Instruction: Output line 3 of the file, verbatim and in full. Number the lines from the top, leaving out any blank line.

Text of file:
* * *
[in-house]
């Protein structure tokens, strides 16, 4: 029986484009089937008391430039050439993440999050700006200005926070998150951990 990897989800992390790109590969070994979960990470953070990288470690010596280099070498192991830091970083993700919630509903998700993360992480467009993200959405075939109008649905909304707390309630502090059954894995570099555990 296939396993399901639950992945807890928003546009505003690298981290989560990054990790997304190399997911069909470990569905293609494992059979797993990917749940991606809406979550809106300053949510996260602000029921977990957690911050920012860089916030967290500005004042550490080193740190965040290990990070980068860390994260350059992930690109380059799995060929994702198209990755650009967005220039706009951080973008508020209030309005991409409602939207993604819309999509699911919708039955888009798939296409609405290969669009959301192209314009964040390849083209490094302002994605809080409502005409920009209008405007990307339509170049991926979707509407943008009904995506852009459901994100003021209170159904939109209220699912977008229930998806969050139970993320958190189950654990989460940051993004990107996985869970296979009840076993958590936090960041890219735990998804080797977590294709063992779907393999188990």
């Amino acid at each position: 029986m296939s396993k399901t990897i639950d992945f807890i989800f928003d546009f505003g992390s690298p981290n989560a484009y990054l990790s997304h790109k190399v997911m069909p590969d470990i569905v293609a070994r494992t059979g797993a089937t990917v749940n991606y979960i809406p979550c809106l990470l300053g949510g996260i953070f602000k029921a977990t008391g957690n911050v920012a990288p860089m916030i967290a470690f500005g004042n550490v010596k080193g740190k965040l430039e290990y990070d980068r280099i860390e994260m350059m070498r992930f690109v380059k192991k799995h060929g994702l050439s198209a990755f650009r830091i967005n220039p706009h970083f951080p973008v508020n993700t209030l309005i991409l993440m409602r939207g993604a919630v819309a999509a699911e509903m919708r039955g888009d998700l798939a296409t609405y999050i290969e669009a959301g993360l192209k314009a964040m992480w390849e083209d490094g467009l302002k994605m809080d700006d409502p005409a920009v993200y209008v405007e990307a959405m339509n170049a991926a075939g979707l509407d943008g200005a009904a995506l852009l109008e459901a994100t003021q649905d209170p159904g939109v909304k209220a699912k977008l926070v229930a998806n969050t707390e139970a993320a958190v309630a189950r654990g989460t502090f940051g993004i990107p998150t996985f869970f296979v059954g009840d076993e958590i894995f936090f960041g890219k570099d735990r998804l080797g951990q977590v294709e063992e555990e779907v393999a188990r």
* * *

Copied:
């Amino acid at each position: 029986m296939s396993k399901t990897i639950d992945f807890i989800f928003d546009f505003g992390s690298p981290n989560a484009y990054l990790s997304h790109k190399v997911m069909p590969d470990i569905v293609a070994r494992t059979g797993a089937t990917v749940n991606y979960i809406p979550c809106l990470l300053g949510g996260i953070f602000k029921a977990t008391g957690n911050v920012a990288p860089m916030i967290a470690f500005g004042n550490v010596k080193g740190k965040l430039e290990y990070d980068r280099i860390e994260m350059m070498r992930f690109v380059k192991k799995h060929g994702l050439s198209a990755f650009r830091i967005n220039p706009h970083f951080p973008v508020n993700t209030l309005i991409l993440m409602r939207g993604a919630v819309a999509a699911e509903m919708r039955g888009d998700l798939a296409t609405y999050i290969e669009a959301g993360l192209k314009a964040m992480w390849e083209d490094g467009l302002k994605m809080d700006d409502p005409a920009v993200y209008v405007e990307a959405m339509n170049a991926a075939g979707l509407d943008g200005a009904a995506l852009l109008e459901a994100t003021q649905d209170p159904g939109v909304k209220a699912k977008l926070v229930a998806n969050t707390e139970a993320a958190v309630a189950r654990g989460t502090f940051g993004i990107p998150t996985f869970f296979v059954g009840d076993e958590i894995f936090f960041g890219k570099d735990r998804l080797g951990q977590v294709e063992e555990e779907v393999a188990r």